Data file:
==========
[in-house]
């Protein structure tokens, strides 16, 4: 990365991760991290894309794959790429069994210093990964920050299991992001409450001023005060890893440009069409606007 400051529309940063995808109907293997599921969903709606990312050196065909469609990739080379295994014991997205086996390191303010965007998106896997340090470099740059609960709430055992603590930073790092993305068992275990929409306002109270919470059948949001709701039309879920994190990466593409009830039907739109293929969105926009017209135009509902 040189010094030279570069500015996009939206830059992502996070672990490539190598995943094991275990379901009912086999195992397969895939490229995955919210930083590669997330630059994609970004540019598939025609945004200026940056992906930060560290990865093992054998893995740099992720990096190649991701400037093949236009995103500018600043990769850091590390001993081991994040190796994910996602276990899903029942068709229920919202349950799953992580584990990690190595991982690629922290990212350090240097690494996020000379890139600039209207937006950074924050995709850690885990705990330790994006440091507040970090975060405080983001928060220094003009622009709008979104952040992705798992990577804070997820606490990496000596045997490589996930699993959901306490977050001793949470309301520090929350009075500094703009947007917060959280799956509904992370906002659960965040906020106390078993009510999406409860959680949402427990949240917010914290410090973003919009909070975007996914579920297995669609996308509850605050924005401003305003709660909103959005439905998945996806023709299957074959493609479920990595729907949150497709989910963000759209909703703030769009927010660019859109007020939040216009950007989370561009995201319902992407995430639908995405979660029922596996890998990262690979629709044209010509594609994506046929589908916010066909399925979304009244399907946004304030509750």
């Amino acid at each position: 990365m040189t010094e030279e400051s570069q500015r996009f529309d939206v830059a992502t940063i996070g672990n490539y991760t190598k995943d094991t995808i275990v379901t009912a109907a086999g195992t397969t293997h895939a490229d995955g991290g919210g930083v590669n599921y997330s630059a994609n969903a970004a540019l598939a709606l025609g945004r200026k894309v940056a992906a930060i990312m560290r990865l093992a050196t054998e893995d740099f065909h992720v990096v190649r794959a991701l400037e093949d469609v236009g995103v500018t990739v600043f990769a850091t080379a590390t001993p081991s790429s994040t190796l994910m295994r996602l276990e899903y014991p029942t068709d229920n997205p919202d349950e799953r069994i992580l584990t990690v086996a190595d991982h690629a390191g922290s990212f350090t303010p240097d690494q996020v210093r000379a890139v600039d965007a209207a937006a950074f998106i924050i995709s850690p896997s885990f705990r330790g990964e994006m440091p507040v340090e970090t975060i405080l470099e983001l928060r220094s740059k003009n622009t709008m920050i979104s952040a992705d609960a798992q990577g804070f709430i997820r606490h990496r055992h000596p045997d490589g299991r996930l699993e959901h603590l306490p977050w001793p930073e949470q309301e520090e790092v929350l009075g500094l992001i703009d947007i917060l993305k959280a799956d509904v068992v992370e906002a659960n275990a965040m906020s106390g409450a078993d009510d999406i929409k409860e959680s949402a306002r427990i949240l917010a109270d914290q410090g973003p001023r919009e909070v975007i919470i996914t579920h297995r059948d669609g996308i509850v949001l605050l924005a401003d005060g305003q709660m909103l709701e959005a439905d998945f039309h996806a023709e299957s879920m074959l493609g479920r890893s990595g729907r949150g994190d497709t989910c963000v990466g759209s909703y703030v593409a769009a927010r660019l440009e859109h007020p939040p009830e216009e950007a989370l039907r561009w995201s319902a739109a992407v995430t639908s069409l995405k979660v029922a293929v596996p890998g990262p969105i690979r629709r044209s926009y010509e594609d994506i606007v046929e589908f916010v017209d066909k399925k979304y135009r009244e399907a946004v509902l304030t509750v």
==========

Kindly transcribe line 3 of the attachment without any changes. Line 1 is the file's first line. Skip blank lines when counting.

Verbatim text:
């Amino acid at each position: 990365m040189t010094e030279e400051s570069q500015r996009f529309d939206v830059a992502t940063i996070g672990n490539y991760t190598k995943d094991t995808i275990v379901t009912a109907a086999g195992t397969t293997h895939a490229d995955g991290g919210g930083v590669n599921y997330s630059a994609n969903a970004a540019l598939a709606l025609g945004r200026k894309v940056a992906a930060i990312m560290r990865l093992a050196t054998e893995d740099f065909h992720v990096v190649r794959a991701l400037e093949d469609v236009g995103v500018t990739v600043f990769a850091t080379a590390t001993p081991s790429s994040t190796l994910m295994r996602l276990e899903y014991p029942t068709d229920n997205p919202d349950e799953r069994i992580l584990t990690v086996a190595d991982h690629a390191g922290s990212f350090t303010p240097d690494q996020v210093r000379a890139v600039d965007a209207a937006a950074f998106i924050i995709s850690p896997s885990f705990r330790g990964e994006m440091p507040v340090e970090t975060i405080l470099e983001l928060r220094s740059k003009n622009t709008m920050i979104s952040a992705d609960a798992q990577g804070f709430i997820r606490h990496r055992h000596p045997d490589g299991r996930l699993e959901h603590l306490p977050w001793p930073e949470q309301e520090e790092v929350l009075g500094l992001i703009d947007i917060l993305k959280a799956d509904v068992v992370e906002a659960n275990a965040m906020s106390g409450a078993d009510d999406i929409k409860e959680s949402a306002r427990i949240l917010a109270d914290q410090g973003p001023r919009e909070v975007i919470i996914t579920h297995r059948d669609g996308i509850v949001l605050l924005a401003d005060g305003q709660m909103l709701e959005a439905d998945f039309h996806a023709e299957s879920m074959l493609g479920r890893s990595g729907r949150g994190d497709t989910c963000v990466g759209s909703y703030v593409a769009a927010r660019l440009e859109h007020p939040p009830e216009e950007a989370l039907r561009w995201s319902a739109a992407v995430t639908s069409l995405k979660v029922a293929v596996p890998g990262p969105i690979r629709r044209s926009y010509e594609d994506i606007v046929e589908f916010v017209d066909k399925k979304y135009r009244e399907a946004v509902l304030t509750v």